Azaiez, Hela / Decker, Amanda R / Booth, Kevin T / Simpson, Allen C / Shearer, A Eliot / Huygen, Patrick L M / Bu, Fengxiao / Hildebrand, Michael S / Ranum, Paul T / Shibata, Seiji B / Turner, Ann / Zhang, Yuzhou / Kimberling, William J / Cornell, Robert A / Smith, Richard J H. ·Molecular Otolaryngology and Renal Research Laboratories, Department of Otolaryngology University of Iowa, Iowa City, Iowa, United States of America. · Department of Anatomy and Cell Biology, Carver College of Medicine, University of Iowa, Iowa City, Iowa, United States of America. · Department of Otorhinolaryngology, Radboud University Nijmegen Medical Centre, Nijmegen, Netherlands. · Austin Health, Department of Medicine, University of Melbourne, Melbourne, Australia. · Self-employed physician, Menlo Park, California, United States of America. · Molecular Otolaryngology and Renal Research Laboratories, Department of Otolaryngology University of Iowa, Iowa City, Iowa, United States of America; Interdepartmental PhD Program in Genetics, University of Iowa, Iowa City, Iowa, United States of America. ·PLoS Genet · Pubmed #25816005.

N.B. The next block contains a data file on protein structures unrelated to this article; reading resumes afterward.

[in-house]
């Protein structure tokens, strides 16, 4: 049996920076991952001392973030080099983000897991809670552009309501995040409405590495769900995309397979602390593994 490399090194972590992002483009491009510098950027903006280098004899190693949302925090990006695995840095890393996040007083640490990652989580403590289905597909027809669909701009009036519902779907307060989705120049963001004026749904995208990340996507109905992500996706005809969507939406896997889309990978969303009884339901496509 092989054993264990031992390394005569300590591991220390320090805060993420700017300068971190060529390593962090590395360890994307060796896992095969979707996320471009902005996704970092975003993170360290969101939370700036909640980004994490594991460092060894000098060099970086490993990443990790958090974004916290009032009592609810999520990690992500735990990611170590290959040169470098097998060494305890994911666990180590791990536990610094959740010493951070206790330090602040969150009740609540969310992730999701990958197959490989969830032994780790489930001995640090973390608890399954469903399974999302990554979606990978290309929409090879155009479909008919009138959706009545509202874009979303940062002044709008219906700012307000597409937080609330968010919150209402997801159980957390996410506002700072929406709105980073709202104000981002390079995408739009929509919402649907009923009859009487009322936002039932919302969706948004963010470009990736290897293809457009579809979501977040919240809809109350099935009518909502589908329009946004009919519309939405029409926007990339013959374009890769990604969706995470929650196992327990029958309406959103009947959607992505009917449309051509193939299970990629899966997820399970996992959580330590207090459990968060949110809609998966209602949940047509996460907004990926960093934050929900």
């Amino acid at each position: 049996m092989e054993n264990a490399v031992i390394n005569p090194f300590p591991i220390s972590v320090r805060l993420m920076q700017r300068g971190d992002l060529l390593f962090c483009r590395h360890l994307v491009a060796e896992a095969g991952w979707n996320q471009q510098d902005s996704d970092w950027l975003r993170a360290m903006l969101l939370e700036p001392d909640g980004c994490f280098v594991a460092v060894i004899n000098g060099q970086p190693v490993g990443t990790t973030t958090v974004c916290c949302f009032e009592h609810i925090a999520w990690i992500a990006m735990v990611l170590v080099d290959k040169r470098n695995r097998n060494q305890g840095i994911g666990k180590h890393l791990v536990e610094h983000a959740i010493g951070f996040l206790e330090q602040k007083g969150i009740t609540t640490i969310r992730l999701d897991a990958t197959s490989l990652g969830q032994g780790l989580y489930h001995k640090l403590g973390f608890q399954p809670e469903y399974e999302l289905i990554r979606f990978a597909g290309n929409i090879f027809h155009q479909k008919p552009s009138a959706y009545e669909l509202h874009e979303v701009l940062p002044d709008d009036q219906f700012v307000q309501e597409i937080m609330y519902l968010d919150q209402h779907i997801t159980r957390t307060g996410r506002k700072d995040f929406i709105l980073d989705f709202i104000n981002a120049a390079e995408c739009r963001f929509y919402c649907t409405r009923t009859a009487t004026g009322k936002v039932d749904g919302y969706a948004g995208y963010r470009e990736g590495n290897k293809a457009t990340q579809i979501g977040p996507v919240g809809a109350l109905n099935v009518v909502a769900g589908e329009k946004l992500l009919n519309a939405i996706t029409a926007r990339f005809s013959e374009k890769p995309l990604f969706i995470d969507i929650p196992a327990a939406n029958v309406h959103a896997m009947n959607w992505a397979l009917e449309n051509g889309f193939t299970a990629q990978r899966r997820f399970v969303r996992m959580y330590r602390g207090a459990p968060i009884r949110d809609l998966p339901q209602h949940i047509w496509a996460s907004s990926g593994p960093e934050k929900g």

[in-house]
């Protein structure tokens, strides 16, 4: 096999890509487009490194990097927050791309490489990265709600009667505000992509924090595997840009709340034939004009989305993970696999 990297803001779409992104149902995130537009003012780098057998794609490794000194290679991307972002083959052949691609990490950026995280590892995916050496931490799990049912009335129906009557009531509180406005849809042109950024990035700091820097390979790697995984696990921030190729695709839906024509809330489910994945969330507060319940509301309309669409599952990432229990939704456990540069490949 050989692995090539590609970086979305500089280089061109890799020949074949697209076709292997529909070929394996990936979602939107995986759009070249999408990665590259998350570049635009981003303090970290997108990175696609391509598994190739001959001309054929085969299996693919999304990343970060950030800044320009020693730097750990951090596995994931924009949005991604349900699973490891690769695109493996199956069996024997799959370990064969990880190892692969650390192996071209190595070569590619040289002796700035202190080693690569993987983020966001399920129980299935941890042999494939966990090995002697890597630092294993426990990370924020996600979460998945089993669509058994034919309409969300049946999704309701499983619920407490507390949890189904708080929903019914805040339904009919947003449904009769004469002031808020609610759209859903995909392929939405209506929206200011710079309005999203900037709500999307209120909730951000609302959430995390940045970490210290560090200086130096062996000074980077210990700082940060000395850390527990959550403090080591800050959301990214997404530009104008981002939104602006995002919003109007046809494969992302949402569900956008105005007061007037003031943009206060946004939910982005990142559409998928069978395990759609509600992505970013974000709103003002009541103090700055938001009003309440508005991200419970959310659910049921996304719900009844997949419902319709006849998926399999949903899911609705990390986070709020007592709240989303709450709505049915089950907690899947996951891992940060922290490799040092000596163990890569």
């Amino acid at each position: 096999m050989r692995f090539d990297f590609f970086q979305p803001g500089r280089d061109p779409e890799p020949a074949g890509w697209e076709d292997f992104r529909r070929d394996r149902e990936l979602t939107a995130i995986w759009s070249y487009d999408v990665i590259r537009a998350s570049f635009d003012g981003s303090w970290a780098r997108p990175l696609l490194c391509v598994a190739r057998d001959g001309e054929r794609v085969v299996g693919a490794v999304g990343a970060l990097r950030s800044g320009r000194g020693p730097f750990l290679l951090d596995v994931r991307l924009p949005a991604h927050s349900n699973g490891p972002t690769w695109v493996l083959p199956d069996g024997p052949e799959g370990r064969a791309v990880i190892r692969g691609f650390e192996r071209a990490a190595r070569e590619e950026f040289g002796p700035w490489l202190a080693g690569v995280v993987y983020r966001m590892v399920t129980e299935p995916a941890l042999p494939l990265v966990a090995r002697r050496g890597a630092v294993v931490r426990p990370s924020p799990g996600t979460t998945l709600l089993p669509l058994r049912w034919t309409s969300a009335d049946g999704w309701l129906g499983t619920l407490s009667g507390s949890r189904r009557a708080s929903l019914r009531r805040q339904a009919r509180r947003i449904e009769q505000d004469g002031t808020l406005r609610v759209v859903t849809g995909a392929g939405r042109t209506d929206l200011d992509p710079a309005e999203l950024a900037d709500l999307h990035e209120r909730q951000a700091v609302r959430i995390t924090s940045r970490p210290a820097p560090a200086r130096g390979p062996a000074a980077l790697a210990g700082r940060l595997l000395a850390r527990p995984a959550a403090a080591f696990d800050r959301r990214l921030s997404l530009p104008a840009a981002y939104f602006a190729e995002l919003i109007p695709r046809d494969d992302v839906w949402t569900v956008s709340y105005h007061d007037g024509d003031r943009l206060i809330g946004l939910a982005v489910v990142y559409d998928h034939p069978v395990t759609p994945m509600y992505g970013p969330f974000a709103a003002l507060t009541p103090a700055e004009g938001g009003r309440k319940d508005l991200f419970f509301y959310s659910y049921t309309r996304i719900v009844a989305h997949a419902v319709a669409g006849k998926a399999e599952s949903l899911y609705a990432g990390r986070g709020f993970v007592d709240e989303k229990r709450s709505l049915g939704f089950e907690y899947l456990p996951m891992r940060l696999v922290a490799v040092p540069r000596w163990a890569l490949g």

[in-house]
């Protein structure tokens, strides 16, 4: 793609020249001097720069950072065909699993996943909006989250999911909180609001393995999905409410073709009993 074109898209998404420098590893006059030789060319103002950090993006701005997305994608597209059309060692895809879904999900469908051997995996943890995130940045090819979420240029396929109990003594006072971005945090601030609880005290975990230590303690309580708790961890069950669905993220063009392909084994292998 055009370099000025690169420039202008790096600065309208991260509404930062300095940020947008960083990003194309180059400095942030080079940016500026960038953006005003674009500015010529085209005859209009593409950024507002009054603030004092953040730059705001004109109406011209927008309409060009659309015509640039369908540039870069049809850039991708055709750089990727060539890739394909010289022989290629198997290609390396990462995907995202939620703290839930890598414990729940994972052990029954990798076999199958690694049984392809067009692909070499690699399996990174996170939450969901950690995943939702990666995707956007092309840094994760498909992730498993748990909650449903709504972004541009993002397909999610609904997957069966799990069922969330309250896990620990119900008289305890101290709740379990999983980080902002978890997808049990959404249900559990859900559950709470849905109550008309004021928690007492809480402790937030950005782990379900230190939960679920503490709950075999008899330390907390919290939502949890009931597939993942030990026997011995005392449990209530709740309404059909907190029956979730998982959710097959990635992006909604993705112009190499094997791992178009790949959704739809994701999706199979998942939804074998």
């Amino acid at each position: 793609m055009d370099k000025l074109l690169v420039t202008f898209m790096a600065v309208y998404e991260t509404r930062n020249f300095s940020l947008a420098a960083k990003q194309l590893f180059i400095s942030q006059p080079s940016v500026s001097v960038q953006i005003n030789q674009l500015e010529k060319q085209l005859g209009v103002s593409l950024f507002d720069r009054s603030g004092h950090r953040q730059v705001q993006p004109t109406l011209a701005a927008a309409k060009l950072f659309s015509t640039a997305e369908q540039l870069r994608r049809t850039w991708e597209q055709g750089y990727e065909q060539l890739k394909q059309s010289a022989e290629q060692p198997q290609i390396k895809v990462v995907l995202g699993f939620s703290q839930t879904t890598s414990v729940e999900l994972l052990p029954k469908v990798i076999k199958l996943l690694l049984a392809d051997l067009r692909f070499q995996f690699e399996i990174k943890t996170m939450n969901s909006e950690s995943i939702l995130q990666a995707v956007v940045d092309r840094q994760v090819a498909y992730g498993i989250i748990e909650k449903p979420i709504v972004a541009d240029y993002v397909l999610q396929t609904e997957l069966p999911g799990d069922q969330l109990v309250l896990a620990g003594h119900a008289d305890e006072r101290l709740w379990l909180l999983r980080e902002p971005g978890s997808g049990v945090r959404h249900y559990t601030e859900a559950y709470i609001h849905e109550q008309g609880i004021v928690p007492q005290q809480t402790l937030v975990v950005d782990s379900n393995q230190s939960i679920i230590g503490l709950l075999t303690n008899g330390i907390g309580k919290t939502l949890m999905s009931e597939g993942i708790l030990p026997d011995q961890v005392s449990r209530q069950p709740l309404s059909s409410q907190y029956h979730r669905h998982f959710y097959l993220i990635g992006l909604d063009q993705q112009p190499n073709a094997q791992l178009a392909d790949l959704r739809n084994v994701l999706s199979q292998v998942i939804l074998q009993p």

ABSTRACT: Hereditary hearing loss is a clinically and genetically heterogeneous disorder. More than 80 genes have been implicated to date, and with the advent of targeted genomic enrichment and massively parallel sequencing (TGE+MPS) the rate of novel deafness-gene identification has accelerated. Here we report a family segregating post-lingual progressive autosomal dominant non-syndromic hearing loss (ADNSHL). After first excluding plausible variants in known deafness-causing genes using TGE+MPS, we completed whole exome sequencing in three hearing-impaired family members. Only a single variant, p.Arg185Pro in HOMER2, segregated with the hearing-loss phenotype in the extended family. This amino acid change alters a highly conserved residue in the coiled-coil domain of HOMER2 that is essential for protein multimerization and the HOMER2-CDC42 interaction. As a scaffolding protein, HOMER2 is involved in intracellular calcium homeostasis and cytoskeletal organization. Consistent with this function, we found robust expression in stereocilia of hair cells in the murine inner ear and observed that over-expression of mutant p.Pro185 HOMER2 mRNA causes anatomical changes of the inner ear and neuromasts in zebrafish embryos. Furthermore, mouse mutants homozygous for the targeted deletion of Homer2 present with early-onset rapidly progressive hearing loss. These data provide compelling evidence that HOMER2 is required for normal hearing and that its sequence alteration in humans leads to ADNSHL through a dominant-negative mode of action.